Farms to fam­i­lies:

The Washington Post - - FRONT PAGE - BY STEVEN ZEITCHIK steven.zeitchik@wash­

USDA food pro­gram drops top con­trac­tor.

When the Fox broad­cast net­work an­nounced its big new shows for the 2020-2021 tele­vi­sion sea­son last week, the list con­tained a cu­ri­ous name: “L.A.’S Finest.” The po­lice drama had not only been com­mis­sioned by a ri­val com­pany, Spec­trum — it had al­ready aired there a year ago.

The weeks be­fore Me­mo­rial Day are usu­ally a time of hype and ex­pec­ta­tion for broad­cast tele­vi­sion, as net­works trot out their planned fall shows for ad­ver­tis­ers at New York the­aters in a pe­riod known as the up­fronts.

Yet like so much else dur­ing the coro­n­avirus pan­demic, the past two weeks have in­stead been filled with un­knowns, un­cer­tainty and heavy scram­bling. As a re­sult, the fall tele­vi­sion sea­son will look un­like any­thing in re­cent mem­ory.

With pro­duc­tions po­ten­tially side­lined for months, a cal­en­dar nor­mally filled with shiny new scripted se­ries and re­turn­ing fa­vorites will in­stead con­tain shows like “L.A.’S Finest” — made for and some­times al­ready aired on other ser­vices. The net­works are even con­sid­er­ing news and other kinds of pro­grams that rarely grace prime time.

“It’s horrible what’s go­ing on around the world but also in this in­dus­try,” said Pre­ston Beck­man, a long­time net­work tele­vi­sion ex­ec­u­tive whose ré­sumé in­cludes Fox and NBC, al­lud­ing to the 900,000 en­ter­tain­ment work­ers side­lined by the shut­down. But, he added, “it will be an op­por­tu­nity to re­de­fine a lot of tele­vi­sion.”

Broad­cast TV is a highly in­ter­de­pen­dent or­gan­ism. Net­works or­der pi­lots, a few of which be­come se­ries that then are sched­uled for the fall. There, with the help of highly rated Na­tional Foot­ball League games and Ma­jor League Base­ball post­sea­son con­tests, the shows launch to po­ten­tially tens of mil­lions of view­ers, whose in­ter­est at­tracts ad­ver­tis­ers. In flush times, it all works hum­m­ingly.

But this year, nearly every part of that cy­cle has been dis­rupted.

Sports leagues re­main a ques­tion mark amid health con­cerns and rev­enue-shar­ing is­sues. With the eco­nomic un­cer­tainty, brands have less money to spend on ad­ver­tis­ing, and con­sumers are more re­luc­tant to buy the prod­ucts ad­ver­tised.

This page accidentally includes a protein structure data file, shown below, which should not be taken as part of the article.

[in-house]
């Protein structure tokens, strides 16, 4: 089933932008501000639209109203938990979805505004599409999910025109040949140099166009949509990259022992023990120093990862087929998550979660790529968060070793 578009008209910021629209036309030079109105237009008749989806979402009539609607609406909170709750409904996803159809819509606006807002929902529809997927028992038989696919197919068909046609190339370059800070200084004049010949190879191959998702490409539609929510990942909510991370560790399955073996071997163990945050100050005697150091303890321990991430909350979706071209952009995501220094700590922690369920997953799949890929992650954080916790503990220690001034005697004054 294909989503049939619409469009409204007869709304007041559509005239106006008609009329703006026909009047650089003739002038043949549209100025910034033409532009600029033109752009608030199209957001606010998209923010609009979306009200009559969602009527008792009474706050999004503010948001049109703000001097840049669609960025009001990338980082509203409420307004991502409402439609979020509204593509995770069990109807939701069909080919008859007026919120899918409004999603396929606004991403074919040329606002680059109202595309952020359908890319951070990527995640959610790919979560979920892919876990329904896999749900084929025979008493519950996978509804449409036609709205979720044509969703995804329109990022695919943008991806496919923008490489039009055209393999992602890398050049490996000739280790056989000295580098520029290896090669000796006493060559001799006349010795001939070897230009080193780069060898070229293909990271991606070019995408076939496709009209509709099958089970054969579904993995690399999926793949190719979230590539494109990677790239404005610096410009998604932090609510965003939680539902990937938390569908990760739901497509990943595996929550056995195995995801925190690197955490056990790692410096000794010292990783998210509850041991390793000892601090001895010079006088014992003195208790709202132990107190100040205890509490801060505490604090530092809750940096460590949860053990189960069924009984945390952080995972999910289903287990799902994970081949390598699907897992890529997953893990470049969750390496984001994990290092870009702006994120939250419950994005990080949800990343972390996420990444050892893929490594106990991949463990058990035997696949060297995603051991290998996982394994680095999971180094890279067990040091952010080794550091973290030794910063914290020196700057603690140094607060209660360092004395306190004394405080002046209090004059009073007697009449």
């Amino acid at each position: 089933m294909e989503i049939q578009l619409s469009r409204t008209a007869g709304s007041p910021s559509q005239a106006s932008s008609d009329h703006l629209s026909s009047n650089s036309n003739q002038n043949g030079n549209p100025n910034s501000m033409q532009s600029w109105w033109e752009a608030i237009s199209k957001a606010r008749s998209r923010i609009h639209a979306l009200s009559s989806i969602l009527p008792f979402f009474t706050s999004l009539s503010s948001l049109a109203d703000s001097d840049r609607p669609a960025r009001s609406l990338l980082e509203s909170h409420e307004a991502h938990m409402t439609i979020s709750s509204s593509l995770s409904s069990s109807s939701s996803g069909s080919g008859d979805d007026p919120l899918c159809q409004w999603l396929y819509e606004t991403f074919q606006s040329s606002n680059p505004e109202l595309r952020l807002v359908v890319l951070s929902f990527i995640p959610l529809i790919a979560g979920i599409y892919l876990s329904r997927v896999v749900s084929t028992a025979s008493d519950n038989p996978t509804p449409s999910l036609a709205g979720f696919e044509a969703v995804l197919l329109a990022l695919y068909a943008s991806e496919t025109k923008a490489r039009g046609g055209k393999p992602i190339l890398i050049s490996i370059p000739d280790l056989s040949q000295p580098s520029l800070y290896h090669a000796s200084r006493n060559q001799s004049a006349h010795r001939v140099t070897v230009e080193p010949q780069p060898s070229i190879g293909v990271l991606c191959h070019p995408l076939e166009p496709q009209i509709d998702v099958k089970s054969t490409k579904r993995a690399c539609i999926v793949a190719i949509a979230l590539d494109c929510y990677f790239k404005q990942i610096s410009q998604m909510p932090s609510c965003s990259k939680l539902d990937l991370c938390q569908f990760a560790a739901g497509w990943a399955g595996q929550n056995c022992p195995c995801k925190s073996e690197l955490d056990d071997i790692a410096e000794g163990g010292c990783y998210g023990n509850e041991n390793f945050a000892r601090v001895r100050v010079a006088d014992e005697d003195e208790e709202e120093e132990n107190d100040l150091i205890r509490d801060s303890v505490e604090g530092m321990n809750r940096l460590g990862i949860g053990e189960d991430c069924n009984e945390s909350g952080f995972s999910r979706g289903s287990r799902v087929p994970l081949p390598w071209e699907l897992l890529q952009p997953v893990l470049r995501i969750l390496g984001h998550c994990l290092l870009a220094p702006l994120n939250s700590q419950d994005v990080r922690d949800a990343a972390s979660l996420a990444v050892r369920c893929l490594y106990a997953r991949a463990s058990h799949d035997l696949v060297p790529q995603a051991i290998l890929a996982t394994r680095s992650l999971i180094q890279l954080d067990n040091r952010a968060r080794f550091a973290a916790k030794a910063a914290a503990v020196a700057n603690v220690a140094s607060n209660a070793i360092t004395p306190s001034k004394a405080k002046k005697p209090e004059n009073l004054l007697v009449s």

And, most im­por­tant, net­works may not have the shows that could drive all of this.

While the coro­n­avirus cri­sis has worn on, net­works have been able to air scripted se­ries and sum­mer com­pe­ti­tion shows that were pro­duced be­fore the epi­demic wors­ened. That re­prieve is now end­ing.

“The fall is go­ing to be tricky for any net­work that re­lies on orig­i­nal pro­gram­ming,” said Robert Green­blatt, chair­man of Warn­erMe­dia En­ter­tain­ment and a for­mer chair­man of NBC En­ter­tain­ment. Warn­erme­dia’s CW al­ready has said it will push the start of the next prime-time tele­vi­sion sea­son to early 2021.

Net­work tele­vi­sion is some­times con­sid­ered a fad­ing busi­ness, with lit­tle heat and few view­ers. But its hits con­tinue to col­lect an au­di­ence that most stream­ing shows could only dream of. Even with de­clines in re­cent years, nearly a dozen broad­cast shows av­er­aged 8 mil­lion view­ers or more this sea­son, with four of them — “The Masked Singer,” “The Voice,” “NCIS” and “FBI” — rou­tinely top­ping 9 mil­lion.

But those num­bers could take a tum­ble in the fall.

Most of the roughly 50 pi­lots or­dered this year were never shot. (Shoot­ing usu­ally takes place in the spring — right as stay-ath­ome or­ders be­gan.) To do so now would be close to im­pos­si­ble. To make a Septem­ber de­but, se­ries need to be­gin shoot­ing by July or early Au­gust at the lat­est. Yet pro­duc­tion is nowhere near restart­ing. Pro­duc­ers and the guilds that cover most Hol­ly­wood work­ers have all said they are not yet com­fort­able re­open­ing sets, where hun­dreds of cast and crew mem­bers work in close quar­ters for long hours.

There are also po­lit­i­cal ob­sta­cles, par­tic­u­larly as the two big­gest U.S. pro­duc­tion hubs, Los An­ge­les and New York, re­main in broader shut­down. Mov­ing to an­other lo­ca­tion with fewer re­stric­tions, such as Ge­or­gia, isn’t an al­ter­na­tive, pro­duc­ers say. Stage space and crew avail­abil­ity else­where are al­ready tight, and most pro­duc­tions could not be ac­com­mo­dated.